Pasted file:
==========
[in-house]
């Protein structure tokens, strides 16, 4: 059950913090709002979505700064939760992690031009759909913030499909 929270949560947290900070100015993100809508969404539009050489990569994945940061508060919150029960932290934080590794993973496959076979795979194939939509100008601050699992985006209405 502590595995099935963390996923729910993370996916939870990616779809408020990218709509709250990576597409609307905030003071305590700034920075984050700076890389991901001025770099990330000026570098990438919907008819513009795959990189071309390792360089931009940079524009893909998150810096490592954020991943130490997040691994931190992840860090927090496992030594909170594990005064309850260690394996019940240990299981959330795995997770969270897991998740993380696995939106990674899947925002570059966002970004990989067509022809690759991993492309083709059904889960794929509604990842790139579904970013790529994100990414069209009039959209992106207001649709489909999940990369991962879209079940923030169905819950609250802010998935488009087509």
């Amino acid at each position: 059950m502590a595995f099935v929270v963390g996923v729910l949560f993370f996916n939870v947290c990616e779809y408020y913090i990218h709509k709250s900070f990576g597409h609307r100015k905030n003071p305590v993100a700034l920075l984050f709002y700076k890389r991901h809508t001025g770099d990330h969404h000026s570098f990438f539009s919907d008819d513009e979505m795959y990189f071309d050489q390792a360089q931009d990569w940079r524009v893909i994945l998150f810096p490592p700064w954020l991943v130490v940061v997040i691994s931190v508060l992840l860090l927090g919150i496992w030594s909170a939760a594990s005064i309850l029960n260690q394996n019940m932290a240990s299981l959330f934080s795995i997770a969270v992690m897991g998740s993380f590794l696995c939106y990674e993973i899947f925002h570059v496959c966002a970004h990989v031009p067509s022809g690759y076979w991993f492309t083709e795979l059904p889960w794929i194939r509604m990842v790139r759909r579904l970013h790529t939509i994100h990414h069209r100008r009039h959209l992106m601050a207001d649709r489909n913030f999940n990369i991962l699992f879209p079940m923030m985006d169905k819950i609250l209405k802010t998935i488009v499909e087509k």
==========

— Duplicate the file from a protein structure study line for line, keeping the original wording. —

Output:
[in-house]
């Protein structure tokens, strides 16, 4: 059950913090709002979505700064939760992690031009759909913030499909 929270949560947290900070100015993100809508969404539009050489990569994945940061508060919150029960932290934080590794993973496959076979795979194939939509100008601050699992985006209405 502590595995099935963390996923729910993370996916939870990616779809408020990218709509709250990576597409609307905030003071305590700034920075984050700076890389991901001025770099990330000026570098990438919907008819513009795959990189071309390792360089931009940079524009893909998150810096490592954020991943130490997040691994931190992840860090927090496992030594909170594990005064309850260690394996019940240990299981959330795995997770969270897991998740993380696995939106990674899947925002570059966002970004990989067509022809690759991993492309083709059904889960794929509604990842790139579904970013790529994100990414069209009039959209992106207001649709489909999940990369991962879209079940923030169905819950609250802010998935488009087509």
């Amino acid at each position: 059950m502590a595995f099935v929270v963390g996923v729910l949560f993370f996916n939870v947290c990616e779809y408020y913090i990218h709509k709250s900070f990576g597409h609307r100015k905030n003071p305590v993100a700034l920075l984050f709002y700076k890389r991901h809508t001025g770099d990330h969404h000026s570098f990438f539009s919907d008819d513009e979505m795959y990189f071309d050489q390792a360089q931009d990569w940079r524009v893909i994945l998150f810096p490592p700064w954020l991943v130490v940061v997040i691994s931190v508060l992840l860090l927090g919150i496992w030594s909170a939760a594990s005064i309850l029960n260690q394996n019940m932290a240990s299981l959330f934080s795995i997770a969270v992690m897991g998740s993380f590794l696995c939106y990674e993973i899947f925002h570059v496959c966002a970004h990989v031009p067509s022809g690759y076979w991993f492309t083709e795979l059904p889960w794929i194939r509604m990842v790139r759909r579904l970013h790529t939509i994100h990414h069209r100008r009039h959209l992106m601050a207001d649709r489909n913030f999940n990369i991962l699992f879209p079940m923030m985006d169905k819950i609250l209405k802010t998935i488009v499909e087509k």